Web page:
1994 Tom Otterness: Recent Drawings and Small Objects, Gallery of Contemporary Art, Krannert Art Museum, University of Illinois at Urbana-Champaign, Illinois 1993 Galerie Weber, Münster, Germany Tom Otterness: New Sculpture, John Berggruen Gallery, San Francisco, California Tom Otterness: The Tables, The Carnegie Museum of Art, Pittsburgh, Pennsylvania 1992 Tom Otterness, Brooke Alexander Gallery, New York, New York 1991 Tom Otterness: The Tables, Sculptures and Drawings, Institut Valencia d’Art Modern, Centre Julio Gonzalez, Valencia, Spain; traveled to Portikus/ Senckenbergmuseum, Frankfurt am Main, Germany; and Haags Gemeentemuseum, The Hague, The Netherlands Tom Otterness, Nancy Drysdale Gallery, Washington, D.C. 1990 James Corcoran Gallery, Santa Monica, California; traveled to Brooke Alexander Gallery, New York, New York The Tables, Lannan Foundation, Los Angeles, California 1987 The Tables, Brooke Alexander Gallery, New York, New York Projects: Tom Otterness, The Museum of Modern Art, New York, New York Sculpture and Drawings, John Berggruen Gallery, San Francisco, California 1986 Tom Otterness, PPG Plaza, Pittsburgh, Pennsylvania 1985 Brooke Alexander Gallery, New York, New York 1984 Galerie Rudolf Zwirner, Cologne, Germany 1983 Tom Otterness, Recent Drawings, Brooke Alexander Gallery, New York, New York Sculpture, Brooke Alexander Gallery, New York, New York PUBLIC COMMISSIONS 2014 Other Worlds, Hamad International Airport, Doha, Qatar 2013 Creation Myth, Memorial Art Gallery Centennial Sculpture Park, Rochester, New York 2011 Big Girl Playground, Ridgehill, Yonkers, New York 2010 Otterness’s Playground, Silver Towers, New York, New York Free Money, Wi City Blooming, Ilsan, Korea Centennial Sculpture Park, Rochester, New York (commissioned by Memorial Art Gallery, University of Rochester) Wild Life, Connell, Washington Another World, Happy Hallow Park & Zoo, San Jose, California Play Garden Park, Fulton, Mississippi 2008 Millipede, Wichita State University, Wichita, Kansas Large Covered Wagon, DUMBO Brooklyn, New York (through January 2009) Social Invertebrates: Millipede, Scorpion, Walking Stick, Phoenix Convention Center, City of Phoenix, Office of Art and Culture, Phoenix, Arizona New Direction, Hunterdon Museum of Art, Clinton, New Jersey 23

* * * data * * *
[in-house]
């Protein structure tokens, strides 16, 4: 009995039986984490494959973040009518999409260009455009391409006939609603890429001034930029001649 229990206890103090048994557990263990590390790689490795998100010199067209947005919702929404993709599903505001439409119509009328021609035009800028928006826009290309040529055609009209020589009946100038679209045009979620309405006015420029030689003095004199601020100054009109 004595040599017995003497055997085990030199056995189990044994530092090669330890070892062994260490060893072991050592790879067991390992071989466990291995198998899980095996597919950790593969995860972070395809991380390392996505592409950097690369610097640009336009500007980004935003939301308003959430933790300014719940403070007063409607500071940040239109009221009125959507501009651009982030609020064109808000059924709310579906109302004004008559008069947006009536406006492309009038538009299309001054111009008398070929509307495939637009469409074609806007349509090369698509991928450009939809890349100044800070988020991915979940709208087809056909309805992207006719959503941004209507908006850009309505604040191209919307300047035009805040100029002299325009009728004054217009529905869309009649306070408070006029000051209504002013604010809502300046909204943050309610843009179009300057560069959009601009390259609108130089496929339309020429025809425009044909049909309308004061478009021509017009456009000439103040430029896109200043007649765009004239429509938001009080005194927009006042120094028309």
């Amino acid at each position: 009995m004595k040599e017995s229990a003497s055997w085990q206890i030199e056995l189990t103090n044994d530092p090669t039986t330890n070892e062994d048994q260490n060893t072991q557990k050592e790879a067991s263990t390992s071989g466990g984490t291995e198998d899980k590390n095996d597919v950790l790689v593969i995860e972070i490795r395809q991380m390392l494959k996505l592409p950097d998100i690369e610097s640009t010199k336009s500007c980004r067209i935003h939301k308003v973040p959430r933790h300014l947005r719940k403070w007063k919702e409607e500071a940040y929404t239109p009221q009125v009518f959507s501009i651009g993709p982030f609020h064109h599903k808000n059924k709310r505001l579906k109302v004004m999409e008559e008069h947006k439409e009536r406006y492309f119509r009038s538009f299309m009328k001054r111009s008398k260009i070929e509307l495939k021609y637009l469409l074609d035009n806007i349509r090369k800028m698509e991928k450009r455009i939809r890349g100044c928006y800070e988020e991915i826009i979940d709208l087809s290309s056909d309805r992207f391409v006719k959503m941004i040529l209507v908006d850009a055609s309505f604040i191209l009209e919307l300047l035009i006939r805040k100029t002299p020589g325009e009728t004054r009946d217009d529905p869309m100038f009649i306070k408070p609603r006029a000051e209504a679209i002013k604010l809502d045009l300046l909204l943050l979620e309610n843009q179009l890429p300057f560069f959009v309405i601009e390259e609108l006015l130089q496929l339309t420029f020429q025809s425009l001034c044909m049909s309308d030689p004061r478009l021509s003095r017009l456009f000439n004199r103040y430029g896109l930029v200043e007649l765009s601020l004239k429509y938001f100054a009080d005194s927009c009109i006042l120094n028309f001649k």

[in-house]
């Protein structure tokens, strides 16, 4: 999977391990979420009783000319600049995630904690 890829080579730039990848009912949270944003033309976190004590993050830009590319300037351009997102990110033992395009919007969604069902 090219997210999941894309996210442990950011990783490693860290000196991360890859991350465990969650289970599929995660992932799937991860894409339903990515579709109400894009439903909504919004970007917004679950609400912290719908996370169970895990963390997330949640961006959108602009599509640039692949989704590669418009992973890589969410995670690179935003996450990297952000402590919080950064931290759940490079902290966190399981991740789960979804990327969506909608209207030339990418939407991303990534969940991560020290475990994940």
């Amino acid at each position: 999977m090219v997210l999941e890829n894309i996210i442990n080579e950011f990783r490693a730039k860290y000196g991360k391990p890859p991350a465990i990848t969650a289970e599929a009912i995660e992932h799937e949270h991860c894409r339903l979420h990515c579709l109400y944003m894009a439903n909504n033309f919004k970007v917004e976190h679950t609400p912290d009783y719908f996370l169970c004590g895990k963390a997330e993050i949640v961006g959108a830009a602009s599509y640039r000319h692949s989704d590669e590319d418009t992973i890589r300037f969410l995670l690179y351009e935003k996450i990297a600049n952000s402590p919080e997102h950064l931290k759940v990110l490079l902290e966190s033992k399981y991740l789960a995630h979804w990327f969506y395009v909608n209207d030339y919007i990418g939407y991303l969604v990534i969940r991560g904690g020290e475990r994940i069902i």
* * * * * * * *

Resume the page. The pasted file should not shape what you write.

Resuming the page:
2007 Coqui, P.S. 20, New York, New York Matriculated Nature, City of Claremont, California DNA, University of Florida, Gainesville, Florida Immigrant Family, 18 Yonge Street, Toronto, Canada 2005 Amorphophallus Titanum, New York Botanical Gardens, Bronx, New York Humpty Dumpty, Macy’s Thanksgiving Day Parade, New York, New York Large Frog and Bee, Montefiore Children’s Hospital, Bronx, New York Large Covered Wagon, Pioneer Park, Walla Walla, Washington 2004 Life Underground, 14th Street Subway Station ACEL Lines, Metropolitan Transportation Authority, New York, New York El Coqui Gigante de Las Cavernas del Río Camuy, Parque de Los Cavernas del Río Camuy, Camuy, Puerto Rico Untitled, Museum Beelden aan Zee, The Museum Foundation, Scheveningen, The Netherlands Tornado of Ideas and Horse and Rider, Texas Tech University, Lubbock, Texas 2003 The Return of the Four-Leggeds, Northwest Museum of Arts and Culture, Washington State Arts commission, Spokane, Washington 2002 Mortellito Memmorial, Branchbrook Park Station, New Jersey Transit, Newark, New Jersey Makin’ Hay, Utica, Montana; Sun Valley, Idaho; traveled to The University of Washington, Pullman, Washington; The Outdoor Art Collection, Stanford University, Palo Alto, California; and San Antonio, Texas (acquired by the Alturas Foundation; through 2009) 2001 Suspended Mind, Carl Sagan Discovery Center, Montefiore Children’s Hospital, in collaboration with Rockwell Group, Bronx, New York The Lesson, Little Red School House, New York, New York Independence School, P.S.234, New York, New York 2000 Time and Money, Public Art Fund, Hilton Times Square, Hilton Hotel Corporation, New York, New York 1999 Gold Rush, United States Federal Courthouse, General Services Administration, Sacramento, California The Music Lesson, Music Building, the University of North Carolina at Greensboro, Greensboro, North Carolina Arts Council, Greensboro, North Carolina Feats of Strength, Western Washington University, funded in partnership with Washington State Arts Commission, Art in Public Places Program, Bellingham, Washington Rockman, United States Federal Courthouse Minneapolis, General Services Administration, Minneapolis, Minnesota 1998 The Gates, Cleveland Public Library, in collaboration with Maya Lin, Cleveland, Ohio 1997 Law of Nature, United States Federal Courthouse Portland, General Services Administration, Portland, Oregon Visionary, Metro Tech Center, Brooklyn, New York 1996 The Marriage of Real Estate and Money, Roosevelt Island, New York, New York 1995 Dreamers Awake, Wichita Art Museum, Wichita, Kansas 24